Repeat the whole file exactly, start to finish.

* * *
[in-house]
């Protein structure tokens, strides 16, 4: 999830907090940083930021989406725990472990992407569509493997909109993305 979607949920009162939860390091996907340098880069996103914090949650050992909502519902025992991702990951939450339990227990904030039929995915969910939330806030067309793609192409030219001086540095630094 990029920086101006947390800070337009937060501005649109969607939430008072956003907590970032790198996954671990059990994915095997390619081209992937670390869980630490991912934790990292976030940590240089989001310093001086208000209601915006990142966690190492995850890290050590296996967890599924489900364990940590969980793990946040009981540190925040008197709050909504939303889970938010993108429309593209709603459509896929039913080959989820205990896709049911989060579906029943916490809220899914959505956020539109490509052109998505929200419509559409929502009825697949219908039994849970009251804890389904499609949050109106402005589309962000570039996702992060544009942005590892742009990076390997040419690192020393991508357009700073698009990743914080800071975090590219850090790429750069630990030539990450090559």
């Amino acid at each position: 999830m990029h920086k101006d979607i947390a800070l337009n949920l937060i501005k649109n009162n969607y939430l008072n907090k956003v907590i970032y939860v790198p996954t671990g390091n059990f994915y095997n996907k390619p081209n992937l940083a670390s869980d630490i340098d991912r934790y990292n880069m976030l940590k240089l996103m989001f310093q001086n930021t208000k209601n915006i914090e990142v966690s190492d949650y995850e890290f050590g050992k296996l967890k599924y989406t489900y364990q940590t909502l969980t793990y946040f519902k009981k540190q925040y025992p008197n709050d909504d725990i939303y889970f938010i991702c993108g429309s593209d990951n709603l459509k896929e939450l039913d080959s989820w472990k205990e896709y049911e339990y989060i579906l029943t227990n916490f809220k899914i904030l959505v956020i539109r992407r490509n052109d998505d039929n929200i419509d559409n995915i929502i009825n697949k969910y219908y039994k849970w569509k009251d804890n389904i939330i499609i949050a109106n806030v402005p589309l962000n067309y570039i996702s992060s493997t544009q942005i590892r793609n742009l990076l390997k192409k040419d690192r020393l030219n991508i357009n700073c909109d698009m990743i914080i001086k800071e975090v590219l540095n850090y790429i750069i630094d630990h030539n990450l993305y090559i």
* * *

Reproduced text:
[in-house]
């Protein structure tokens, strides 16, 4: 999830907090940083930021989406725990472990992407569509493997909109993305 979607949920009162939860390091996907340098880069996103914090949650050992909502519902025992991702990951939450339990227990904030039929995915969910939330806030067309793609192409030219001086540095630094 990029920086101006947390800070337009937060501005649109969607939430008072956003907590970032790198996954671990059990994915095997390619081209992937670390869980630490991912934790990292976030940590240089989001310093001086208000209601915006990142966690190492995850890290050590296996967890599924489900364990940590969980793990946040009981540190925040008197709050909504939303889970938010993108429309593209709603459509896929039913080959989820205990896709049911989060579906029943916490809220899914959505956020539109490509052109998505929200419509559409929502009825697949219908039994849970009251804890389904499609949050109106402005589309962000570039996702992060544009942005590892742009990076390997040419690192020393991508357009700073698009990743914080800071975090590219850090790429750069630990030539990450090559």
């Amino acid at each position: 999830m990029h920086k101006d979607i947390a800070l337009n949920l937060i501005k649109n009162n969607y939430l008072n907090k956003v907590i970032y939860v790198p996954t671990g390091n059990f994915y095997n996907k390619p081209n992937l940083a670390s869980d630490i340098d991912r934790y990292n880069m976030l940590k240089l996103m989001f310093q001086n930021t208000k209601n915006i914090e990142v966690s190492d949650y995850e890290f050590g050992k296996l967890k599924y989406t489900y364990q940590t909502l969980t793990y946040f519902k009981k540190q925040y025992p008197n709050d909504d725990i939303y889970f938010i991702c993108g429309s593209d990951n709603l459509k896929e939450l039913d080959s989820w472990k205990e896709y049911e339990y989060i579906l029943t227990n916490f809220k899914i904030l959505v956020i539109r992407r490509n052109d998505d039929n929200i419509d559409n995915i929502i009825n697949k969910y219908y039994k849970w569509k009251d804890n389904i939330i499609i949050a109106n806030v402005p589309l962000n067309y570039i996702s992060s493997t544009q942005i590892r793609n742009l990076l390997k192409k040419d690192r020393l030219n991508i357009n700073c909109d698009m990743i914080i001086k800071e975090v590219l540095n850090y790429i750069i630094d630990h030539n990450l993305y090559i």